16 Startups That Became Unicorns and What Their Domain Name Brands Teach Us
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16 Startups That Became Unicorns and What Their Domain Name Brands Teach Us

While there’s less than a 1% chance your startup
will become a Unicorn with a valuation of $1 billion, there’s a 100% opportunity for
you to learn from the 16 Unicorns of 2018 about their branding and domain name choices. Stay tuned. There’s less than a 1% chance your startup
will become a “Unicorn” with a valuation of greater than $1 billion, but there’s a 100%
opportunity for you to learn from the 16 Unicorns of 2018 about their branding and domain name
choices. I chose five of the most important characteristics
of a domain name and analyzed the latest 16 Unicorns to see what we could learn as entrepreneurs
and investors. This is my analysis. Before we get to the Unicorns, the five characteristics
are: 1. Top-level Domain (TLD)
2. Keyword Type
3. Character Count
4. Word Count
5. Plural vs Singular Before I get into the companies and their
names, I want to first apologize to all my Chinese-speaking audience members. I do not speak Chinese but I’m going to give
it my best shot at the four Unicorns from China. Feel free to correct my pronunciation in the
comments below. I would appreciate it. 🙂 The 16 companies, in alphabetical order, are:
Canva.com – graphic design website Cabify.com – ride hailing service in Spanish-
and Portuguese-speaking countries Caocaokeji.cn (cow cow keji .cn)- China-based
ride-sharing company DoorDash.com – food delivery service
Douyu.com (dow you .com) – live-stream gaming service like Twitch in China
Heartflow.com – medical imaging software Intercom.com – customer communication system
Medmen.com – retail marijuana dispensaries Meicai.cn (my ky .cn) – connects Chinese farmers
with restaurants Nubank.com.br – financial products like a
no-fee credit card OrCam.com – AI-equipped technology for the
visually impaired Samsara.com (sam sarah .com) – internet-connected
sensors Snowflake.net – store and analyze data using
cloud-based hardware and software Tempus.com – collects data for efficient cancer
care UIPath.com – automates mundane computer office
tasks Qutoutiao.net (qwa tau chow .net) – a news
and entertainment app in China Let’s take a look at top-level domains, or
TLDs, of these billion dollar companies. Of the 16 Unicorns, 11 are .com, 3 and country
code top-level domain names, and 2 are .net. Without surprise, top-level domain names are
dominated by .com, unless a company is operating in only one country like NuBank or Meicai
(my ky). There are a couple of .net TLDs: snowflake.net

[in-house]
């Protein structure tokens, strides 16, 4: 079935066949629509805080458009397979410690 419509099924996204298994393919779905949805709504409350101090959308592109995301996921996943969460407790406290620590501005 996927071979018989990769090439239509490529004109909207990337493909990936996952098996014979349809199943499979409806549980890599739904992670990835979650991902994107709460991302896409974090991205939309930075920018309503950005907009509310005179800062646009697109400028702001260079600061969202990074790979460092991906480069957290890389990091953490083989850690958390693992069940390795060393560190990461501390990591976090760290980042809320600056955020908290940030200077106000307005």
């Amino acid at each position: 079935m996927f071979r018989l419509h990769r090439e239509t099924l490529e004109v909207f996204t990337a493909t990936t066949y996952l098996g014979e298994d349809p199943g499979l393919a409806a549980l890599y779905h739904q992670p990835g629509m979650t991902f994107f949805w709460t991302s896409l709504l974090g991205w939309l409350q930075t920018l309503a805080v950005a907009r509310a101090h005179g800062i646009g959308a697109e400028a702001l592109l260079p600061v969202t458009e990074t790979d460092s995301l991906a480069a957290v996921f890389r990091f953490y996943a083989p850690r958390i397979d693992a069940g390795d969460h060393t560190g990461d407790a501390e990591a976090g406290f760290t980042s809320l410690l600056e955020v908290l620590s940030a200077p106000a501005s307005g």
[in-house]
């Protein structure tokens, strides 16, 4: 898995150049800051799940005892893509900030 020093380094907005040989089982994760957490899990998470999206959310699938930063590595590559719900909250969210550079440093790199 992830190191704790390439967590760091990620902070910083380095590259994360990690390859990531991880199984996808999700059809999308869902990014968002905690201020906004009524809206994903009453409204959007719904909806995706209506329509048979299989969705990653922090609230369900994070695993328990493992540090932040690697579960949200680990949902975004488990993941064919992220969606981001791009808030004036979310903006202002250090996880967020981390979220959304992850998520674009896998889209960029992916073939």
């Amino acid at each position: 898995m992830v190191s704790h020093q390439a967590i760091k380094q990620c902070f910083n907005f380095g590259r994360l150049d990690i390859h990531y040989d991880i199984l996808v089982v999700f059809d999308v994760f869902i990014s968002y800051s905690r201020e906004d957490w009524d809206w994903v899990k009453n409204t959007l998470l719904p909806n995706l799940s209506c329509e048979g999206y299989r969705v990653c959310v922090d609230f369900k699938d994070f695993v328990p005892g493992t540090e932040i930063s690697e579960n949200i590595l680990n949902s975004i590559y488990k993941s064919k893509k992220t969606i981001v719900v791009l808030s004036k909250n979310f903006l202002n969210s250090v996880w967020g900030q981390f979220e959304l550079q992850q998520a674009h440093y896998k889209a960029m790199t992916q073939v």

for example is a great brand that likely couldn’t secure the .com version of their domain name
when they launched, but I’m not sure why Qutoutiao (qwa tau chow) went with the .net rather than
the .com…but they did. It’s funny, when I read about these Unicorns
they did not provide links so I initially — and incorrectly — assumed that all were
.com when I was researching them. I was correct 69% of the time. What did I take-away? Startups like .com. And as legendary investor Paul Graham of Y
Combinator said in a blog post, “The problem with not having the .com of your name is that
it signals weakness. Unless you’re so big that your reputation
precedes you, a marginal domain suggests you’re a marginal company.” (http://paulgraham.com/name.html) It will be interesting to see how many of
the non-.com domain named companies upgrade to .com, like Intercom.io did in 2016 when
it upgraded to Intercom.com. Let’s take a look at the 6 keyword types that
DNAcademy teaches. Keyword types include Generic, Exact Match,
Brandable, Acronym, Numeric and Alphanumeric. I’ve done a video on the difference between
these 6 types of keywords, and will link to it below this video (https://www.dnacademy.com/six-types-of-domain-names-and-what-they-sell-for)
so you can watch it next. Here’s what I learned by analyzing these 16
Unicorns: 13 were brandable, 2 were generic, 1 was exact
match, and zero were acronym, numeric or alphanumeric. I believe that every founder would love to
have a generic domain name, like Amazon.com, but few have the resources to go big from
the start. Even Amazon.com was originally named Cadabra.com,
but changed to Amazon.com a year after launch. Brandables domain names can be acquired relatively
inexpensively and allow startups to get going and prove a business model before investing
heavily and upgrading to a premium domain name. For example, NuBank may prove their model